On August 7, 1782, General George Washington designed two badges to be worn by enlisted men and non-commissioned officers. The first was a chevron to be worn on the left sleeve of the coat, signifying military service. To earn this badge, men needed to give three years of service with “bravery, fidelity and good conduct.”
The second badge, known as the Badge of Military Merit, was to be worn over the left breast, and was a purple cloth heart edged with lace or binding. The badge was given for “any singularly meritorious action”. Today, the Badge of Merit is known as the Purple Heart, and is awarded to men who are killed or wounded in military service. .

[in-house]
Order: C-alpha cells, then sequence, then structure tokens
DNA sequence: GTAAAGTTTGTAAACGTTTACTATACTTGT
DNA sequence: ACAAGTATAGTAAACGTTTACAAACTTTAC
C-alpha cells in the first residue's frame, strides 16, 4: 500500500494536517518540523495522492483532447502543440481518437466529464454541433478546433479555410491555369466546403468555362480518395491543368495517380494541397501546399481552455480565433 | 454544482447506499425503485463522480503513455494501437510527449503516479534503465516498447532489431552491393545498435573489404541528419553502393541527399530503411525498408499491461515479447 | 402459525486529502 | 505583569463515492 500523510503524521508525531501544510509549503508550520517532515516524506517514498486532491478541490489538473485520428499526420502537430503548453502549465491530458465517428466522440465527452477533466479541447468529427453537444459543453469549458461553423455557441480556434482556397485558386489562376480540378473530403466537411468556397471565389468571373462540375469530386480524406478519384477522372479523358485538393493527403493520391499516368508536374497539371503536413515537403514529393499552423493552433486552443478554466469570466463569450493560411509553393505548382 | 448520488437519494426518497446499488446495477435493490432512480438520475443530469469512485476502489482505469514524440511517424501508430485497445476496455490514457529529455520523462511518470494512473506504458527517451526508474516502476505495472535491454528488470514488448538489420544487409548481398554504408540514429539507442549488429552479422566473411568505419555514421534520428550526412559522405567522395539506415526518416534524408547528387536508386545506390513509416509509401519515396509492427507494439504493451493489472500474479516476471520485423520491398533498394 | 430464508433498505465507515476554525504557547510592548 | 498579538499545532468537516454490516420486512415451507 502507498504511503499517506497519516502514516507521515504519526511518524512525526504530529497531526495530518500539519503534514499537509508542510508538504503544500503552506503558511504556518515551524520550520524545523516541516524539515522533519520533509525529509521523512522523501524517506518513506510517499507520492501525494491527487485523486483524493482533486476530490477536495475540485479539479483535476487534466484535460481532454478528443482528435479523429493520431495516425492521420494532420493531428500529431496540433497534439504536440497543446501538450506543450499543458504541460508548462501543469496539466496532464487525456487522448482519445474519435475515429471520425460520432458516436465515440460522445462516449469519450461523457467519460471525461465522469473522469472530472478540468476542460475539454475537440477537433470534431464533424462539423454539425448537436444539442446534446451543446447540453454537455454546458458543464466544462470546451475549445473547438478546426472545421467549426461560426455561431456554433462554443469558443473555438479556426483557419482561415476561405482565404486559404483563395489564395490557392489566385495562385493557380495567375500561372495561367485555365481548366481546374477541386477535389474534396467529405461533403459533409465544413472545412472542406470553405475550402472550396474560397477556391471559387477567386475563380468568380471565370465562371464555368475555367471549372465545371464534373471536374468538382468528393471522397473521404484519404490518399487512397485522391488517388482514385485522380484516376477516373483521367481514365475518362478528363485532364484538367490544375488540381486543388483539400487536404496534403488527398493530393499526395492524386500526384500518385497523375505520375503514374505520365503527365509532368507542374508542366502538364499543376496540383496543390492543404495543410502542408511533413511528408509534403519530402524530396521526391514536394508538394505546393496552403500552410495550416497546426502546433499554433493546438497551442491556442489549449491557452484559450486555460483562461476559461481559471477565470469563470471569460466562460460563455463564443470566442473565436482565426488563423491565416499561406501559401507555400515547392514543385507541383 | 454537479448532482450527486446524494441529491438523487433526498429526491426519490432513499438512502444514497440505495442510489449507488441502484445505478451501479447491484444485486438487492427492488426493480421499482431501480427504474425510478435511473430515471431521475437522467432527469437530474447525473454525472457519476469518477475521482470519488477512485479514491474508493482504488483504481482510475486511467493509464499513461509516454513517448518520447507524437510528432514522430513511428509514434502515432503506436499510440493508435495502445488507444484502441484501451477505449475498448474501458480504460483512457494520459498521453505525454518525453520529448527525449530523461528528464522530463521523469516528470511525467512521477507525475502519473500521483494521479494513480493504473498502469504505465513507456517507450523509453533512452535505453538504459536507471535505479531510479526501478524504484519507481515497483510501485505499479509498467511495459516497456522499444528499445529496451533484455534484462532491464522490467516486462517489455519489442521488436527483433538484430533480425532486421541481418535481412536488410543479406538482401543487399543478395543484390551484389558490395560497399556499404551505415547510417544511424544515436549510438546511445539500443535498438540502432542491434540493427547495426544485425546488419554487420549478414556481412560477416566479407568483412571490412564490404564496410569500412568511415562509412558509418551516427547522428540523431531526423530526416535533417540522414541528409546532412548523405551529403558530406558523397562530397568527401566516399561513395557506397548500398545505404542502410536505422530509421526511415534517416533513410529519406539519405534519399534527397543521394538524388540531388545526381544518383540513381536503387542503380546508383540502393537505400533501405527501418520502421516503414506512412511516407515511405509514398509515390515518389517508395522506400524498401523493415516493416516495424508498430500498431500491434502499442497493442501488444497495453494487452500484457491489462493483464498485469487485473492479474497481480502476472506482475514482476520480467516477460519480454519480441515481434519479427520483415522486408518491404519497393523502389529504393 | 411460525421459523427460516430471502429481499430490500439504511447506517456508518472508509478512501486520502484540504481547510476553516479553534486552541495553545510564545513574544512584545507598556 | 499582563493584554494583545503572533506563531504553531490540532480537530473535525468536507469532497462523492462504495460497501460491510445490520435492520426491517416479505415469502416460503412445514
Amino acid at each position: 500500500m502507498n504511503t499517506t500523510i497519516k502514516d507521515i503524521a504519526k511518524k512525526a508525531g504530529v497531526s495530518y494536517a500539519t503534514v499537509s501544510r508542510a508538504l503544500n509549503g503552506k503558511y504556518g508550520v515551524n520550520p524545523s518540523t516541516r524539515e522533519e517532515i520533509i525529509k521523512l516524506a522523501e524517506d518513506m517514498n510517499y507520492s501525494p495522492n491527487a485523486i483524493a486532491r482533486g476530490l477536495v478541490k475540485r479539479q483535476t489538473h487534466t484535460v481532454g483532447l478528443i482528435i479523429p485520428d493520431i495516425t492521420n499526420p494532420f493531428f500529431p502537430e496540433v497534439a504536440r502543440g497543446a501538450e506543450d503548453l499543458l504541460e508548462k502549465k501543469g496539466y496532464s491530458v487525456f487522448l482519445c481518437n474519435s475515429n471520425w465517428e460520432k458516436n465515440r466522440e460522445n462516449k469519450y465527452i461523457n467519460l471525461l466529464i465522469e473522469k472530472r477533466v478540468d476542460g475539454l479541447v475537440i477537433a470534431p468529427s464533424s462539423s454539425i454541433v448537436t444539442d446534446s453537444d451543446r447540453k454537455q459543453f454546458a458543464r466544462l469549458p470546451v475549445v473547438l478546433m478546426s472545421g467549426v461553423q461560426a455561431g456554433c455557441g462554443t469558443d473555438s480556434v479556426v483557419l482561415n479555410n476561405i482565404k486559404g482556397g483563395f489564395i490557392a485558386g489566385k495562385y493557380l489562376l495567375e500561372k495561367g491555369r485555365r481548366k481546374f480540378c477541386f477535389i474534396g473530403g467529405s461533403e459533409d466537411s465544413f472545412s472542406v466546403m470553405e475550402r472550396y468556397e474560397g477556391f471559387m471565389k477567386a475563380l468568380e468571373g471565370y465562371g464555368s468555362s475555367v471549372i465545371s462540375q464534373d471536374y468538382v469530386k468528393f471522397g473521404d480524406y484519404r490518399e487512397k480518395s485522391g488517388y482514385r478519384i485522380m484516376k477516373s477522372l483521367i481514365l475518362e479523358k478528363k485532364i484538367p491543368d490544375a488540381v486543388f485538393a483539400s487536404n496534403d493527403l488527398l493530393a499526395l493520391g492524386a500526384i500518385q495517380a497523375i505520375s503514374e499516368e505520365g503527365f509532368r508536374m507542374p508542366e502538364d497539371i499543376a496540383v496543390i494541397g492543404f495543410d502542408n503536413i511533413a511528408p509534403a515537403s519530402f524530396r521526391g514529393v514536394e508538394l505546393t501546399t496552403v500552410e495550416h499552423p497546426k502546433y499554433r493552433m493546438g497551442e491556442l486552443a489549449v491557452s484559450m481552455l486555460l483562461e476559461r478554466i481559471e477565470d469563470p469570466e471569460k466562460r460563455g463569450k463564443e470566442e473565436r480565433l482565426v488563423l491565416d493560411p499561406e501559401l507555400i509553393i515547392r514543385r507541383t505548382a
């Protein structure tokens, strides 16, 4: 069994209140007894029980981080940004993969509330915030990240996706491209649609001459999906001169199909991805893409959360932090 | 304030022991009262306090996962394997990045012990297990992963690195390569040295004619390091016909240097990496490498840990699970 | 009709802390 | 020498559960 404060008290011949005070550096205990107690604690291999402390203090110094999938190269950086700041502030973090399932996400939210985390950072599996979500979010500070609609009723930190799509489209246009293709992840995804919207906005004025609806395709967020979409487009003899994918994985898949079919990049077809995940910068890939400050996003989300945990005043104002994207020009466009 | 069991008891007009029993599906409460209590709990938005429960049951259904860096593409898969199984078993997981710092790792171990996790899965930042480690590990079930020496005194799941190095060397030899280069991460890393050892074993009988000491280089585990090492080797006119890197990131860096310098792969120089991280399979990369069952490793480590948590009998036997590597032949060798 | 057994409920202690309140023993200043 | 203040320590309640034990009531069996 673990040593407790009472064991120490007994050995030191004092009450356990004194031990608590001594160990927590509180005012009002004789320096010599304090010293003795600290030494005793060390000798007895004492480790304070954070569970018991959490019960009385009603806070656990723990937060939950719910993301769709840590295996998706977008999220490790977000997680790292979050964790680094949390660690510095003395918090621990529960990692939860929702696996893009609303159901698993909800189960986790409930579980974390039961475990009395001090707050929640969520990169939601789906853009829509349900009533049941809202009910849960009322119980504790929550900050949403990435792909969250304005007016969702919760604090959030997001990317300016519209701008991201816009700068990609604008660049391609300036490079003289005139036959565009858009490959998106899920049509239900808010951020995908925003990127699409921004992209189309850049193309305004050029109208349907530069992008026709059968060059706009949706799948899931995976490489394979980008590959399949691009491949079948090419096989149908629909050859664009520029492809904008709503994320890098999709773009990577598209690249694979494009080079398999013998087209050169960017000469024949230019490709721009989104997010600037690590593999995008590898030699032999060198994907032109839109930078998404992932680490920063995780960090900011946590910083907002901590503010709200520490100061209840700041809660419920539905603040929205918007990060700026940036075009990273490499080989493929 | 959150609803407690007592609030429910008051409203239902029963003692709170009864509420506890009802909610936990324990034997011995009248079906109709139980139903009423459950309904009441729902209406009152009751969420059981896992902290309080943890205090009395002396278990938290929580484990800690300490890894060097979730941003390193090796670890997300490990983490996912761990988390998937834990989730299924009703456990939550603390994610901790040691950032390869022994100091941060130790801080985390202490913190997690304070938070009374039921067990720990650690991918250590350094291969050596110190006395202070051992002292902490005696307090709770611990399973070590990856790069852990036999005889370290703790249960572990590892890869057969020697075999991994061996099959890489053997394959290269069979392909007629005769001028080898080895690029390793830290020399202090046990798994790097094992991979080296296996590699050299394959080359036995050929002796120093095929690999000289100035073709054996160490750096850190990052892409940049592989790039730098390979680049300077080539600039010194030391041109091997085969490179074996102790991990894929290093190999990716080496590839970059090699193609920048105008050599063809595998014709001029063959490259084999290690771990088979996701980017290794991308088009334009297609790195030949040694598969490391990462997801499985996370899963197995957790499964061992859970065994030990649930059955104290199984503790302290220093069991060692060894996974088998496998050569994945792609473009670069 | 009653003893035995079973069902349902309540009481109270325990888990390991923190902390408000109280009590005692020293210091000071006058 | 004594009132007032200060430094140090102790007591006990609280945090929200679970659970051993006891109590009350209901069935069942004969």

The first Badge of Military Merit were awarded to Sergeants Churchill, Brown and Bissell. George Washington, creator of the badge, awarded Churchill and Brown’s badges on May 3, 1783; Bissell’s was received on June 10, 1783.
After the Revolutionary War, the badge was no longer given. However, in 1927, the Army Chief of Staff, Charles Summerall, asked that a bill be sent to Congress to revive the Badge of Military Merit. Although his idea was shelved, in January of 1931, General Douglas MacArthur reopened the case. His object was to have a new medal issued on the bicentennial of George Washington’s birth. The War Department announced the new award on February 22, 1932.
My dad received this medal from his wounds in World War II. I’m sure someone in your family did as well. Who was it?